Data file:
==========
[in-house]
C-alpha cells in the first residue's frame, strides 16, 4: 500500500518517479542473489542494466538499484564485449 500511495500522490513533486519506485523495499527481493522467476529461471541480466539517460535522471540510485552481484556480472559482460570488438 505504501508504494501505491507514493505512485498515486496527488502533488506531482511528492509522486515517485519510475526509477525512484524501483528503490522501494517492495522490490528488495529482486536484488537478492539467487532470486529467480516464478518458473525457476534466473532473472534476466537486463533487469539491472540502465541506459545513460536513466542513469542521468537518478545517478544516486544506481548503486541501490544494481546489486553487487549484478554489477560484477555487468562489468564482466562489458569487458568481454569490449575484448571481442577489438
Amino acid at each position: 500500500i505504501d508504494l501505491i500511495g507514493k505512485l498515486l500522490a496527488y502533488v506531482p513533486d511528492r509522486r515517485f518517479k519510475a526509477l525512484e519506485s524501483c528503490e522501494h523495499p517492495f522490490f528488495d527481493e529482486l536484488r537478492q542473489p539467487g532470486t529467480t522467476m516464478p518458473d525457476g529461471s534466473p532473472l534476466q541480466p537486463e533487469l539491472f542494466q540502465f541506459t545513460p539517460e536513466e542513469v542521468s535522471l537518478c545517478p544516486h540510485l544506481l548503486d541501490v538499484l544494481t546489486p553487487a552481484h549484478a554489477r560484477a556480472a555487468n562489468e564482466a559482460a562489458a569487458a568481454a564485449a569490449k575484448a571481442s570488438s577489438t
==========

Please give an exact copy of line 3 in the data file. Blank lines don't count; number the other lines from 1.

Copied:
Amino acid at each position: 500500500i505504501d508504494l501505491i500511495g507514493k505512485l498515486l500522490a496527488y502533488v506531482p513533486d511528492r509522486r515517485f518517479k519510475a526509477l525512484e519506485s524501483c528503490e522501494h523495499p517492495f522490490f528488495d527481493e529482486l536484488r537478492q542473489p539467487g532470486t529467480t522467476m516464478p518458473d525457476g529461471s534466473p532473472l534476466q541480466p537486463e533487469l539491472f542494466q540502465f541506459t545513460p539517460e536513466e542513469v542521468s535522471l537518478c545517478p544516486h540510485l544506481l548503486d541501490v538499484l544494481t546489486p553487487a552481484h549484478a554489477r560484477a556480472a555487468n562489468e564482466a559482460a562489458a569487458a568481454a564485449a569490449k575484448a571481442s570488438s577489438t